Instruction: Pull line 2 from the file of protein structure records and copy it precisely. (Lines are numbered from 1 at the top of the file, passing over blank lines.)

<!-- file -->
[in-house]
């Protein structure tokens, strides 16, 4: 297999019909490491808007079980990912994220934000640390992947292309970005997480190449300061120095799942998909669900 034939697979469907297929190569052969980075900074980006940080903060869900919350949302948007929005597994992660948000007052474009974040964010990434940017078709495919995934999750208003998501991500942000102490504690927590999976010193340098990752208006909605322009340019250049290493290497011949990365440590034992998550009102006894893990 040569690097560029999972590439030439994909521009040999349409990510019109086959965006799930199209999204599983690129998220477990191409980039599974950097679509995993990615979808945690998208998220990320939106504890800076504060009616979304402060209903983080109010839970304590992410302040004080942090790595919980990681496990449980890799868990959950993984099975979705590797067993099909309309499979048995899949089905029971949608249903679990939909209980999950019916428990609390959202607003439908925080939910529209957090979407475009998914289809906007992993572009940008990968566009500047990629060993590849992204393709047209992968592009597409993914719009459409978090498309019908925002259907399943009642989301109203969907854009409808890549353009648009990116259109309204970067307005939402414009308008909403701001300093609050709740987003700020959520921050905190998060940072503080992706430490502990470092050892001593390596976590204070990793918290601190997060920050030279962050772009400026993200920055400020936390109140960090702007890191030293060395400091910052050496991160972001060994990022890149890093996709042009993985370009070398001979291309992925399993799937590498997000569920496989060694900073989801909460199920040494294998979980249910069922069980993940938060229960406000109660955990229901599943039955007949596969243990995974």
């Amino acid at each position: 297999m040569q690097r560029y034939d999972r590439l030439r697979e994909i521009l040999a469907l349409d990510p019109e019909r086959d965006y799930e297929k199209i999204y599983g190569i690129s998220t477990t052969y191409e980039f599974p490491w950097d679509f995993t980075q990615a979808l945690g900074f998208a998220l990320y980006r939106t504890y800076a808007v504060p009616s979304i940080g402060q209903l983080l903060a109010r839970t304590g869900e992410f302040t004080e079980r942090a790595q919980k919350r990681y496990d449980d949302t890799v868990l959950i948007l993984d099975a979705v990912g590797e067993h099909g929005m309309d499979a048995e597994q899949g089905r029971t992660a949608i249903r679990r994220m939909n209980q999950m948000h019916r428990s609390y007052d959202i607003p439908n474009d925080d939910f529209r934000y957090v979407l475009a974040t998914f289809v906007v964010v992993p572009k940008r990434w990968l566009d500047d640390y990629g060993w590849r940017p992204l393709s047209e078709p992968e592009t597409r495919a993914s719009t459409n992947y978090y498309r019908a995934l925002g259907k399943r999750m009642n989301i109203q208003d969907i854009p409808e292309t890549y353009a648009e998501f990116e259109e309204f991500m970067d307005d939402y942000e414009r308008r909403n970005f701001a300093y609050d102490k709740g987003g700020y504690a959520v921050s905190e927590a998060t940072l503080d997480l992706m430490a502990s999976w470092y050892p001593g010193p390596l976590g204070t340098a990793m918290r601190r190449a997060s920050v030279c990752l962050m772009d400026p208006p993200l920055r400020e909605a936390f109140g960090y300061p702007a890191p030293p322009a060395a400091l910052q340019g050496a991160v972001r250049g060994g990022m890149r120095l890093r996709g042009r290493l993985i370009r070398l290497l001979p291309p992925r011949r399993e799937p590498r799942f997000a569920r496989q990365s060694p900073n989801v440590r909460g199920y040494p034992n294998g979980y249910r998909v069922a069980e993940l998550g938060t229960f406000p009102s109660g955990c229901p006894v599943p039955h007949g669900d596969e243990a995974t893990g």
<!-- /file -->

């Protein structure tokens, strides 16, 4: 297999019909490491808007079980990912994220934000640390992947292309970005997480190449300061120095799942998909669900 034939697979469907297929190569052969980075900074980006940080903060869900919350949302948007929005597994992660948000007052474009974040964010990434940017078709495919995934999750208003998501991500942000102490504690927590999976010193340098990752208006909605322009340019250049290493290497011949990365440590034992998550009102006894893990 040569690097560029999972590439030439994909521009040999349409990510019109086959965006799930199209999204599983690129998220477990191409980039599974950097679509995993990615979808945690998208998220990320939106504890800076504060009616979304402060209903983080109010839970304590992410302040004080942090790595919980990681496990449980890799868990959950993984099975979705590797067993099909309309499979048995899949089905029971949608249903679990939909209980999950019916428990609390959202607003439908925080939910529209957090979407475009998914289809906007992993572009940008990968566009500047990629060993590849992204393709047209992968592009597409993914719009459409978090498309019908925002259907399943009642989301109203969907854009409808890549353009648009990116259109309204970067307005939402414009308008909403701001300093609050709740987003700020959520921050905190998060940072503080992706430490502990470092050892001593390596976590204070990793918290601190997060920050030279962050772009400026993200920055400020936390109140960090702007890191030293060395400091910052050496991160972001060994990022890149890093996709042009993985370009070398001979291309992925399993799937590498997000569920496989060694900073989801909460199920040494294998979980249910069922069980993940938060229960406000109660955990229901599943039955007949596969243990995974």